Beyond Smiles and Splits: Giving 100%? - StageLync
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Beyond Smiles and Splits: Giving 100%?

Circus artists repeat the same tricks over and over again to reach a level of excellence and performance quality that is stage-worthy. They are taught early on to give their best each and every time they go on stage. The show must go on is their golden rule. Considering that each is invested in other activities and has other duties to fulfill, is it possible to really “give it all?” What are the healthy habits that contribute to an artist feeling as strong and proud walking on stage as they do on a sidewalk? These are some of the questions at the heart of this first episode of Beyond Smiles and Splits.

The light is shining brightly, nearly blinding those watching a masterful demonstration of dexterity and precision. Beads of sweat run down a woman’s temples as she squints to focus, to stay centered, and to block the nervousness that would make her hand tremble at the worst time. She has learned to perform under pressure and to give her best regardless of how many are watching or how much being physically and emotionally involved pays. Meanwhile, in a different time zone, people clap and cheer for a young man who releases all the tension from his hands, having flawlessly executed one last maneuver. Each gave their very best, which is what’s expected of the surgeon performing an organ transplant and the pilot landing a plane. Is giving their best and 100% the same?

Circus performer Baptiste Clerc hangs upside down above a prop chair on a dark stage backdrop
Baptiste Clerc

Any individual who likes and is invested in their job aims for that perfect score and wants to do great work. Documents must be on the boss’ desk before the deadline, dishes have to leave the restaurant’s kitchen at the right temperature, and a soprano’s voice can’t crack on the infamous note the audience has repeatedly heard on the radio. The latter has heard the nine-to-five crowd saying that her job is easy, that artists “only work two hours per day.” Whilst every juggler and flyer knows that, unlike the chef and the accountant, a significant amount of their work is done in near-secrecy prior to hitting the stage, some spectators see that five-minute act or these acrobatic ensemble tableaux as “all the work” an artist accomplished on that day.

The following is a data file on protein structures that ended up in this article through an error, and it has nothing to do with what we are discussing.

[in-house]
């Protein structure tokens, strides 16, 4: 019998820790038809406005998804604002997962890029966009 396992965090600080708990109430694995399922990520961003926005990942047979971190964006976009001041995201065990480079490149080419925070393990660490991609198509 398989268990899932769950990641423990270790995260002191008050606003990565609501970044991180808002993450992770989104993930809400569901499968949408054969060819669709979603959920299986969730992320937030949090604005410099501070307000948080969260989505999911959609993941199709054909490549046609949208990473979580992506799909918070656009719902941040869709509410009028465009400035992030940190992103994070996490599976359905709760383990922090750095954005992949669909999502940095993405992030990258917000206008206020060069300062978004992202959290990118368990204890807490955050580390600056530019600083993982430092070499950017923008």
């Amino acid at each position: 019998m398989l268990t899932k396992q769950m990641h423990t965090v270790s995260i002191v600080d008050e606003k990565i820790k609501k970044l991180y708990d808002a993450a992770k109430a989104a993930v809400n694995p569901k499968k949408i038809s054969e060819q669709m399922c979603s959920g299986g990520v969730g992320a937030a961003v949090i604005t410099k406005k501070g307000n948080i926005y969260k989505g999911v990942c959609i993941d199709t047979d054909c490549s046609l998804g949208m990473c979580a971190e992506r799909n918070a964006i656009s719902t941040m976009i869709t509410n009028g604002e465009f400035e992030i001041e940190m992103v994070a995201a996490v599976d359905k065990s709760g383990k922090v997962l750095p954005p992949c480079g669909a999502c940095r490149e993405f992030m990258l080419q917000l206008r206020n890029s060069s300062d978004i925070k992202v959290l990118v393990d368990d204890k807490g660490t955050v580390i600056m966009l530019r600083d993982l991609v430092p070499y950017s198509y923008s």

In the same way that the surgeon is expected to be entirely focused on their patient, and the pilot, on each action that safely gets passengers to their destination, the circus artist must deliver a flawless performance. Acrobats are expected to be in the moment, connect with the audience, and “give it all.” They can’t drop nor miss a trick and must convey strength and sensibility. However, is it healthy to give 100% each time the lights go on, sometimes twice or three times a day? What kind of an impact does such selflessness have on one’s body and mind? Considering the off-stage life and the energy required to run errands, connect with a loved one, have fun on a climbing wall, or do small home repairs, is it smarter, even necessary, to save some fuel? Is giving 100% of their energy on that day the healthy approach to balancing personal and professional lives?

In a gloomy posture, trapeze artist Leela Masuret sits on her trapeze with her back to the camera
Leela Masuret

Circus artists are high-level athletes. A wire walker trains and demands as much of her body as an Olympic diver. A Russian bar porter feeds himself and is as concerned about his dietary needs as a weightlifter. Both hockey players and trapeze flyers share excellence as their common goal and perform in arenas. These highly-maintained bodies are trained to perform under pressure, to be as strong as they are precise. Both the sport and the stage worlds believe that repeating leads to mastering, but only the circus crowd is asked to publicly and regularly do so to earn a living.

In her memoir Open Heart, Open Mind, Canadian Olympian Clara Hughes describes how single-minded one must be to get to the Olympics, the pressure of having the eyes of the world watching every move, and how physically and emotionally draining such an event can be. No athlete in their right mind would attend the Olympics twice a month, but circus artists face the audience and perform multiple times a week to keep their employers satisfied and their peers’ approval. Holding that one-arm position and keeping ten balls in the air isn’t enough; one must execute such tricks with the same precision show after show, six, eight, ten times a week. One must remain in excellent physical shape while staying psychologically balanced and keeping some sort of freshness for spectators who keep on coming.

Acrobat Antino Pansa, a young Black man with short dreadlocks in a sleeveless shirt, rests on his back after a training studio session
Antino Pansa

The mental pressure that some put themselves under or that a coach, director, or producer puts on them can get very high. Broadway and West End shows have stand-bys who can literally jump in in the middle of a performance if a lead can’t go on. Ballets have understudies willing to replace Soloists and Principals in a heartbeat. In spite of some circus productions having a rotation system and alternates, “the show must go on” is the norm for acrobats who have yet to learn how to regulate the pressure they’re under.